The U.S. House of Representatives voted Thursday evening to pass a bill that would provide financial aid for some of the livestock producers reeling from damages caused by the worst drought in a half century.
The $383 million Agricultural Disaster Assistance Act of 2012, however, won't be taken up by the Democrat-controlled Senate until after Labor Day because Congress also adjourned for the summer.
The Republican-controlled House was expected to approve the bill, which passed by a 223-197 vote, but it is likely to see opposition from lawmakers eager to pass a five-year farm bill and supporters of programs that stand to see funding cuts in order to accommodate the law.
Under the bill, cattle and sheep producers could receive as much as $100,000 apiece to curb rising feed costs and animal deaths.
The bill would compensate them for 75 percent of the value of livestock killed by drought and 60 percent for feed costs for one to three months.
The bill also includes $20 million for feed and water shortages for livestock, bees and farm-raised fish, as well as a program to help tree farmers recover losses.
More than half the continental United States in under moderate drought or worse, conditions not seen since 1956.
While some lawmakers believe the disaster bill will pass under such extreme circumstances, the legislation has its fair share of critics.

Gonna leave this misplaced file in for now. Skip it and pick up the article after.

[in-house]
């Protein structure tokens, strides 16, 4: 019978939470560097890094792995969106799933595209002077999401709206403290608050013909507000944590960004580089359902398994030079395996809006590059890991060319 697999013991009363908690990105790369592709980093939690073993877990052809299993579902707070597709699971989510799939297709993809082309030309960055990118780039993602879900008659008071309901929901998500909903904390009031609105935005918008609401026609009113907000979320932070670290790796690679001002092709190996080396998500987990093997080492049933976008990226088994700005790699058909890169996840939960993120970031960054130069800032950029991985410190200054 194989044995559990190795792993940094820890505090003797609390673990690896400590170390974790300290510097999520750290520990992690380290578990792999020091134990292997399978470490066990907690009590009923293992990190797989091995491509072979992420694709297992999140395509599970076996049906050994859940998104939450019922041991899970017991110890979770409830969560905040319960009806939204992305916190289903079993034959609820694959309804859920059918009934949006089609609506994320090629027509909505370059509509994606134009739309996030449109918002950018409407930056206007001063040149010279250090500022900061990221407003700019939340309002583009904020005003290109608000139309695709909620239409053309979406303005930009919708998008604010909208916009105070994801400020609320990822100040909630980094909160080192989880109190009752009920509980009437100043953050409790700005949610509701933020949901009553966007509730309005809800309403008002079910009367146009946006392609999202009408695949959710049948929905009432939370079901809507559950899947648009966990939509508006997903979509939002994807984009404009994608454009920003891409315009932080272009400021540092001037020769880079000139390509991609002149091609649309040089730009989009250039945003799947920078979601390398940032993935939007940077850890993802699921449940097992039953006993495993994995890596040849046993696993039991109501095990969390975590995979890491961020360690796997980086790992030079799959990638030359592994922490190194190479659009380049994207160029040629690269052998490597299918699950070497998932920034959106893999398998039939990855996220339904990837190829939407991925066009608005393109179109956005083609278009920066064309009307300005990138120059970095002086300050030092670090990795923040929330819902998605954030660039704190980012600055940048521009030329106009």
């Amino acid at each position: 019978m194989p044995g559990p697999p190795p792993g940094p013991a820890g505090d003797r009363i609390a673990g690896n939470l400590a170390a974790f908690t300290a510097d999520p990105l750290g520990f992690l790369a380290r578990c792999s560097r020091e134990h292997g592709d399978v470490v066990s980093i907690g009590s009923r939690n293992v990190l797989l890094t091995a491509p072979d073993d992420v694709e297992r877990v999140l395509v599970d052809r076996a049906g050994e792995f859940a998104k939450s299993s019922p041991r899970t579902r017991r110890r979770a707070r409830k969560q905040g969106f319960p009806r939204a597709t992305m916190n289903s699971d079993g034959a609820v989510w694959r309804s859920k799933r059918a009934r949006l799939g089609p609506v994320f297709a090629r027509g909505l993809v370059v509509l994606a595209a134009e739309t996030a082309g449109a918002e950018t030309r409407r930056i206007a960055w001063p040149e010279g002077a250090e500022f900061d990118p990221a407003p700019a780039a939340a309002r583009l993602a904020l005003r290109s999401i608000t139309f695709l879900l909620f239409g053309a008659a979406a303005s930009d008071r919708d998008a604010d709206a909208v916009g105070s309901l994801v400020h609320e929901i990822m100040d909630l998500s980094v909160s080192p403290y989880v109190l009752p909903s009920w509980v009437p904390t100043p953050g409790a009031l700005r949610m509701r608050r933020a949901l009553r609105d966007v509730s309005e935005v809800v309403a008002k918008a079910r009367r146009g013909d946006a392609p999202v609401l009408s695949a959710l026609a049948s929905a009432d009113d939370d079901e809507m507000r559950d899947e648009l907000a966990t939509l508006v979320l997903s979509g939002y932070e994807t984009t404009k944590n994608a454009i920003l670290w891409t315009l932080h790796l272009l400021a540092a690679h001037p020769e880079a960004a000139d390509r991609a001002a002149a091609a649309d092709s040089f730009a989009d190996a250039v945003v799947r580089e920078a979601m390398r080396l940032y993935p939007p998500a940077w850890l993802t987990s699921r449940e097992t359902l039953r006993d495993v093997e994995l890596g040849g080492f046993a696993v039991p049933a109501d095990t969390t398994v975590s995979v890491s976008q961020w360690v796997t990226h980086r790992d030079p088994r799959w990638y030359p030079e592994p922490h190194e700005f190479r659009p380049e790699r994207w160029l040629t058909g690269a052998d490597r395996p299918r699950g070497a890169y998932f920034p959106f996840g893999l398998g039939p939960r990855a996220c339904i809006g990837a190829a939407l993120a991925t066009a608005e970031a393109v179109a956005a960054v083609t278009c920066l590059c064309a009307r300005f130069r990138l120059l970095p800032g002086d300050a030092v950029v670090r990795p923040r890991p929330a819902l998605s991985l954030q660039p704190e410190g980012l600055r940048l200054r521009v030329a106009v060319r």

A group of main-line farm groups, for example, said it cuts conservation programs by $639 million, leaving $256 million for deficit reduction.
They’d rather see a full, five-year farm bill passed.
The Associated Press quoted top House Agriculture Committee Democrat Rep. Collin Peterson of Minnesota as saying that while he would vote for the disaster relief measure, “this bill is a sad substitute for what is really needed, a long-term farm policy.”
He said that while the legislation would help cattle and sheep farmers, “dairy and specialty crop producers will be left hurting and there is no assistance for pork and poultry producers.”
If Congress does approves the disaster aid, it would take a while for USDA to start cutting checks.
The House bill allows three months to write the rules for assistance and additional time to determine eligible recipients and payment amounts.
Source: Argentine Beef Packers S.A.
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